Bribes, brawls and bullets, and sultry Marie Windsor

The Narrow Margin/ 1952/RKO/71 min.

“She haunts my dreams and some of my nightmares as well,” says an ardent fan of actress Marie Windsor in 1952’s “The Narrow Margin,” directed by Richard Fleischer.

Billy Friedkin

The fan in question is Chicago-born Billy Friedkin – director of “The French Connection” (1971), “The Exorcist” (1973) and “To Live and Die in L.A.” (1985), among many others – and his comments come in the form of DVD commentary for “The Narrow Margin,” a definitive film noir. Maybe Windsor had that mysterious-older-woman vibe going on too, since Friedkin was only 17 when this B-movie came out.

In it, she plays Mrs. Frankie Neall, a gangster’s wife. She’s a bribable beauty with a sharp tongue. The story takes place almost entirely on a train from Chicago to LA, where Mrs. Neall is scheduled to testify against the mob. Making sure she doesn’t bail on the way is her police escort Walter Brown (Charles McGraw).

Charles McGraw

One snag is that the mob is less than thrilled about the prospect of her naming names when she takes the stand. So two heavies board the train hoping to rub her out; their earlier attempt resulted in the death of Brown’s partner (Don Beddoe). They’ve got their work cut out for them, though – they don’t know what she looks like. And they’re up against Charles McGraw.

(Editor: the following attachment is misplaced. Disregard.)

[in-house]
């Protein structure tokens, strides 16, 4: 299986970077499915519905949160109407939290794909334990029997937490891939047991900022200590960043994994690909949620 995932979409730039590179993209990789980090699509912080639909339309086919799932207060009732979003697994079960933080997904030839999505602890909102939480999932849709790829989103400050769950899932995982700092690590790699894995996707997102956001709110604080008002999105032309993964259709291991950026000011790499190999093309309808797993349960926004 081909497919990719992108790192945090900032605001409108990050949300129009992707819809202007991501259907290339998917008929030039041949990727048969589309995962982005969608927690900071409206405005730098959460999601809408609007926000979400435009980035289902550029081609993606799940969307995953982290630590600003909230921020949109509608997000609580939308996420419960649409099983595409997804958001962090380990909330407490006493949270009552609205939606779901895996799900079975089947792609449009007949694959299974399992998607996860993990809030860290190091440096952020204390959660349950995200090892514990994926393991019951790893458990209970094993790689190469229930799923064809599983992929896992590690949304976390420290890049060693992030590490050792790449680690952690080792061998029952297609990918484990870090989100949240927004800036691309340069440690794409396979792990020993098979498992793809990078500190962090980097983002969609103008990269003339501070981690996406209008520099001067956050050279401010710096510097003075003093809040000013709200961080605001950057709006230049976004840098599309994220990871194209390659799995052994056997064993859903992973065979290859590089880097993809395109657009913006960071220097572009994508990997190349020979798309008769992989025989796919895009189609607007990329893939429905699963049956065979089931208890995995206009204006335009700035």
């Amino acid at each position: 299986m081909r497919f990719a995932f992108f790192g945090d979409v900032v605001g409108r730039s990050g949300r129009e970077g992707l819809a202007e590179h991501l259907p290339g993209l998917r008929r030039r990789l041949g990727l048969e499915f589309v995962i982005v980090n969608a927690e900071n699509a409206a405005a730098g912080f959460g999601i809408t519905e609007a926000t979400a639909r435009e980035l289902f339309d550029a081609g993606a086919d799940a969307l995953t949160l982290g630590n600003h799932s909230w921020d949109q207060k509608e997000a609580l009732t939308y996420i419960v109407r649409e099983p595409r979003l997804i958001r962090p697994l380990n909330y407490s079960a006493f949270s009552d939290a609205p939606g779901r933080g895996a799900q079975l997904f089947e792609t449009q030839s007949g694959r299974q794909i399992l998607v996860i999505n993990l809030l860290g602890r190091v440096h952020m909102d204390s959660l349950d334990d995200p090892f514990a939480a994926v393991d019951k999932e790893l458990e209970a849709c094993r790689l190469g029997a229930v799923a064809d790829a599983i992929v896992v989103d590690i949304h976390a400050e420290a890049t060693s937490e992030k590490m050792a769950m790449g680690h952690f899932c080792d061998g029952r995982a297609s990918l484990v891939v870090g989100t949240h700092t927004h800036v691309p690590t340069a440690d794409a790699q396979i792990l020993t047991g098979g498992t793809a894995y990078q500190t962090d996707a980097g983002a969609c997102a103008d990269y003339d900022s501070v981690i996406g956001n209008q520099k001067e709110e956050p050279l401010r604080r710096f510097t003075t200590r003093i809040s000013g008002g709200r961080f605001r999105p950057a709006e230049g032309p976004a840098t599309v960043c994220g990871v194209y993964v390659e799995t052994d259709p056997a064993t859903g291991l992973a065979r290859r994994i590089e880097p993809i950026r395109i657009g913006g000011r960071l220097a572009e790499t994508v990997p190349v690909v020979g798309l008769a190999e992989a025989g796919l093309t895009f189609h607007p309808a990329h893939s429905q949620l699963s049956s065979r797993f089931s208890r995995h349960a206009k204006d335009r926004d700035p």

It’s a great yarn, fast and lean, where every second counts. The visuals are richly lurid – the stark shadows of Mrs. Neall’s apartment building when the cops come to get her are standouts. As Friedkin puts it: “Lighting is a character in these films.”

Fleischer also manages to convey a sense of realism despite the fact that “The Narrow Margin” was primarily shot on a train set. One way he accomplished that was by employing a hand-held camera, using it to simulate a sense of motion. Cramped compositions and claustrophobic camera angles heighten the mood of entrapment. Shot in less than a month, the film was a big hit at the box office.

We also meet some memorable fellow passengers such as the curious and tubby Jennings (Paul Maxey) who declares: “Nobody loves a fat man except his grocer and his tailor.”

And of course Windsor exudes streetwise strength every time she makes one of her barbed comments or acidic rejoinders. When Brown tells her, “You make me sick to my stomach,” she barks: “Well use your own sink.” Upon seeing him put on his gun one morning, she asks: “What’re you gonna do, go out and shoot us some breakfast?”

“The Narrow Margin” garnered an Oscar nomination (rare for noirs) for the story by Martin Goldsmith and Jack Leonard. Earl Felton wrote the screenplay. Goldsmith also wrote the story and screenplay for another famous noir: “Detour,” made in 1945 by director Edgar G. Ulmer and starring Tom Neal and Ann Savage.

Both films were remade in the 1990s. Tom Neal Jr. and Lea Lavish starred in 1992’s “Detour.” Gene Hackman and Anne Archer played in 1990’s “Narrow Margin,” a looser interpretation of Goldsmith and Leonard’s story, and a far more expensive movie.

I prefer the 1952 version. On this cross-country trek, there are bribes, brawls and bullets, and cigarettes galore. There’s also a particularly creative plot twist, which gives Windsor another chance to shine and, of course, to show up regularly in Billy Friedkin’s REM.

Charles McGraw image by Bert Six/Warner Brothers/LA Times

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